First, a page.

My Personal Experience in Acquiring a Home through PAGIBIG in the Philippines - Part 1

I have written a couple of articles related to housing in the Philippines. It has always been my intention to help out fellow Filipinos who are out there looking for a home to call their own. So posting these articles, I hoped, would somehow give them the information they need.  From a personal finance standpoint, I have discussed about housing loans particularly relating to the PAGIBIG programs as compared to the same type of loans from banks. And I have elaborated to the best of my knowledge what the deal was with PAGIBIG housing loan programs.

All of these articles came from research of what information is available out there (mostly in websites). Still, it's difficult to tell how valid these pieces of information are until you actually use them. In other words, not everything you read from the internet or even government websites may be usable. I'm not saying they're necessarily wrong. I'm just saying some of them may not be applicable to your current situation.

Although it's infinitely better to have the information readily available than being in the pre-internet time, nothing beats actual experience to tell you the truth about what you need to know. This definitely applies to acquiring a home in the Philippines. I have read many articles about it but the actual process that I have gone through revealed to me what were real and what were not.

That's why I would like to document this experience as much as I can to help others who would be going through or would like to go through the same process. My hope and aim is for others to learn from my experience so it can lead them to the right path with their own home acquisition. I recognize that not everything will be the same for everyone. It will most definitely be a little different depending on the location and circumstances but that shouldn't stop us from learning from each other. It will still be a benefit for most.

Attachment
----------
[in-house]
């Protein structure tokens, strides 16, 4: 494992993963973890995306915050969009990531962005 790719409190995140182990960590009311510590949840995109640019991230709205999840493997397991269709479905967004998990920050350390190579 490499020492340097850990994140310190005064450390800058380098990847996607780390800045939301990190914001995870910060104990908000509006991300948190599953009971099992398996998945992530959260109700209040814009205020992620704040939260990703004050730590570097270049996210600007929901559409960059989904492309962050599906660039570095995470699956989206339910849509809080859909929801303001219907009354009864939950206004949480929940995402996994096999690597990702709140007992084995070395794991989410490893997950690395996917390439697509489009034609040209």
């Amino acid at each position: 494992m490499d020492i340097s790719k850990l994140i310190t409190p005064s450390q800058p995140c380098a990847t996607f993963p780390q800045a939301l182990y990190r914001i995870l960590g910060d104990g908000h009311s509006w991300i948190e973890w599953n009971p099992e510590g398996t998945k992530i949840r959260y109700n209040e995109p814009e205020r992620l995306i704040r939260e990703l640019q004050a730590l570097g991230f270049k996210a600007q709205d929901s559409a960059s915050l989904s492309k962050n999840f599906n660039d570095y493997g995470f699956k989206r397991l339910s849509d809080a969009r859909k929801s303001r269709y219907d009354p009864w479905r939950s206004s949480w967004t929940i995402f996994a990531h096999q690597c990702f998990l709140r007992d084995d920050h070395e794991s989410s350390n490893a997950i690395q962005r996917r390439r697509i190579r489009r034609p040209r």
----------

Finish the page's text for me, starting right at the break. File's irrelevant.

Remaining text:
My Recent Experience

I have been living in an apartment in Mabalacat City, Pampanga near the Clark Freeport Zone where I’ve been working for more than three years now. It's a nice small apartment that I wouldn't mind living in for the rest of my life. But as any family man will tell you, we dream of giving our loved ones a home we can call our own. So for the last three years, I have thought about getting a house in Pampanga although I was not in a hurry to do so. We were still a young family. My two kids are still very young so this two-bedroom apartment was more than enough for us.

Every now and then, I would get an opportunity to visit residential development projects and would acquaint myself of the housing market. I found it worthwhile to know these different locations and residential developments just to get a feel of what I can aim for in terms of affordability. I went to Bamban in Tarlac, Fiesta Communities in Mabalacat City, Executive Villas in Mabalacat City, Noveau Residences in Angeles City and Mirus Residences in Mabalacat City.